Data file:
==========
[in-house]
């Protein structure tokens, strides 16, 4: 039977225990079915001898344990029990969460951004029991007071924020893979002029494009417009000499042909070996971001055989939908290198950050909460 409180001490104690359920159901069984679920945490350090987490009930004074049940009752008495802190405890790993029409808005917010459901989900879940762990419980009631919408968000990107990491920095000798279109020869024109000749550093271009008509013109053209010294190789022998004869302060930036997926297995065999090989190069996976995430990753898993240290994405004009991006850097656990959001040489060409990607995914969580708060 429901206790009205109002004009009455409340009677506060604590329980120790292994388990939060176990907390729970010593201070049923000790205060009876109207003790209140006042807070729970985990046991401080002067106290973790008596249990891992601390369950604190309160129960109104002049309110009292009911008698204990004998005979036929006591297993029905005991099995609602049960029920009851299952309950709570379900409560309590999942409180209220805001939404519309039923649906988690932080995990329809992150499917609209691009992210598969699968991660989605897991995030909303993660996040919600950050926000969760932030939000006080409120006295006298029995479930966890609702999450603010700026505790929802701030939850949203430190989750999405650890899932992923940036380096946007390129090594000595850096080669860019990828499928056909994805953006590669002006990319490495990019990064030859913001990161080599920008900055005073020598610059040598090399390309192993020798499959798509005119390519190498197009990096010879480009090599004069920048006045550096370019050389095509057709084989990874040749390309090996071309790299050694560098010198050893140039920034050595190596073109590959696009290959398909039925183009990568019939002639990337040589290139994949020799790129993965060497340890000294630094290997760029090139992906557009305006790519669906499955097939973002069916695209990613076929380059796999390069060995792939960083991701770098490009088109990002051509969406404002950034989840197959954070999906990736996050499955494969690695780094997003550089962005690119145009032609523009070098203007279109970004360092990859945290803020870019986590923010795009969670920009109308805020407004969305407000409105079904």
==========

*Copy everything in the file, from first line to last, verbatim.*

[in-house]
């Protein structure tokens, strides 16, 4: 039977225990079915001898344990029990969460951004029991007071924020893979002029494009417009000499042909070996971001055989939908290198950050909460 409180001490104690359920159901069984679920945490350090987490009930004074049940009752008495802190405890790993029409808005917010459901989900879940762990419980009631919408968000990107990491920095000798279109020869024109000749550093271009008509013109053209010294190789022998004869302060930036997926297995065999090989190069996976995430990753898993240290994405004009991006850097656990959001040489060409990607995914969580708060 429901206790009205109002004009009455409340009677506060604590329980120790292994388990939060176990907390729970010593201070049923000790205060009876109207003790209140006042807070729970985990046991401080002067106290973790008596249990891992601390369950604190309160129960109104002049309110009292009911008698204990004998005979036929006591297993029905005991099995609602049960029920009851299952309950709570379900409560309590999942409180209220805001939404519309039923649906988690932080995990329809992150499917609209691009992210598969699968991660989605897991995030909303993660996040919600950050926000969760932030939000006080409120006295006298029995479930966890609702999450603010700026505790929802701030939850949203430190989750999405650890899932992923940036380096946007390129090594000595850096080669860019990828499928056909994805953006590669002006990319490495990019990064030859913001990161080599920008900055005073020598610059040598090399390309192993020798499959798509005119390519190498197009990096010879480009090599004069920048006045550096370019050389095509057709084989990874040749390309090996071309790299050694560098010198050893140039920034050595190596073109590959696009290959398909039925183009990568019939002639990337040589290139994949020799790129993965060497340890000294630094290997760029090139992906557009305006790519669906499955097939973002069916695209990613076929380059796999390069060995792939960083991701770098490009088109990002051509969406404002950034989840197959954070999906990736996050499955494969690695780094997003550089962005690119145009032609523009070098203007279109970004360092990859945290803020870019986590923010795009969670920009109308805020407004969305407000409105079904």